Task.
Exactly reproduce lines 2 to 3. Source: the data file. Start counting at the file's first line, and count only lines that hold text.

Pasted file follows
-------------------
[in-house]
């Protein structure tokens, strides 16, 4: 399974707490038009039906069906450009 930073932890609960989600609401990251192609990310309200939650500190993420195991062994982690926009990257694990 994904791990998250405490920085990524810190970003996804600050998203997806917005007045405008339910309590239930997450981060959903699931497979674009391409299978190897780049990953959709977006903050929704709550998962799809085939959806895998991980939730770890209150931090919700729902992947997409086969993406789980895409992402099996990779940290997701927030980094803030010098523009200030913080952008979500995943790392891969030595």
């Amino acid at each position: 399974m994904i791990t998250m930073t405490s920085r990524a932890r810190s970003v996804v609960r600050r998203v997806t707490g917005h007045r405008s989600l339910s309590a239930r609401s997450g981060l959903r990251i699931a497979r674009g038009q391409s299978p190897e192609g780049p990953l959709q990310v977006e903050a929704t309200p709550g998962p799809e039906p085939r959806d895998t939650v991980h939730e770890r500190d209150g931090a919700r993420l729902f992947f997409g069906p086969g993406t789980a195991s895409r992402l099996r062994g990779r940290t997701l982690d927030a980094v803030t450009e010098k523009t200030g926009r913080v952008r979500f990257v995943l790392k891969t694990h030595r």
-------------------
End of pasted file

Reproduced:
């Protein structure tokens, strides 16, 4: 399974707490038009039906069906450009 930073932890609960989600609401990251192609990310309200939650500190993420195991062994982690926009990257694990 994904791990998250405490920085990524810190970003996804600050998203997806917005007045405008339910309590239930997450981060959903699931497979674009391409299978190897780049990953959709977006903050929704709550998962799809085939959806895998991980939730770890209150931090919700729902992947997409086969993406789980895409992402099996990779940290997701927030980094803030010098523009200030913080952008979500995943790392891969030595």
């Amino acid at each position: 399974m994904i791990t998250m930073t405490s920085r990524a932890r810190s970003v996804v609960r600050r998203v997806t707490g917005h007045r405008s989600l339910s309590a239930r609401s997450g981060l959903r990251i699931a497979r674009g038009q391409s299978p190897e192609g780049p990953l959709q990310v977006e903050a929704t309200p709550g998962p799809e039906p085939r959806d895998t939650v991980h939730e770890r500190d209150g931090a919700r993420l729902f992947f997409g069906p086969g993406t789980a195991s895409r992402l099996r062994g990779r940290t997701l982690d927030a980094v803030t450009e010098k523009t200030g926009r913080v952008r979500f990257v995943l790392k891969t694990h030595r």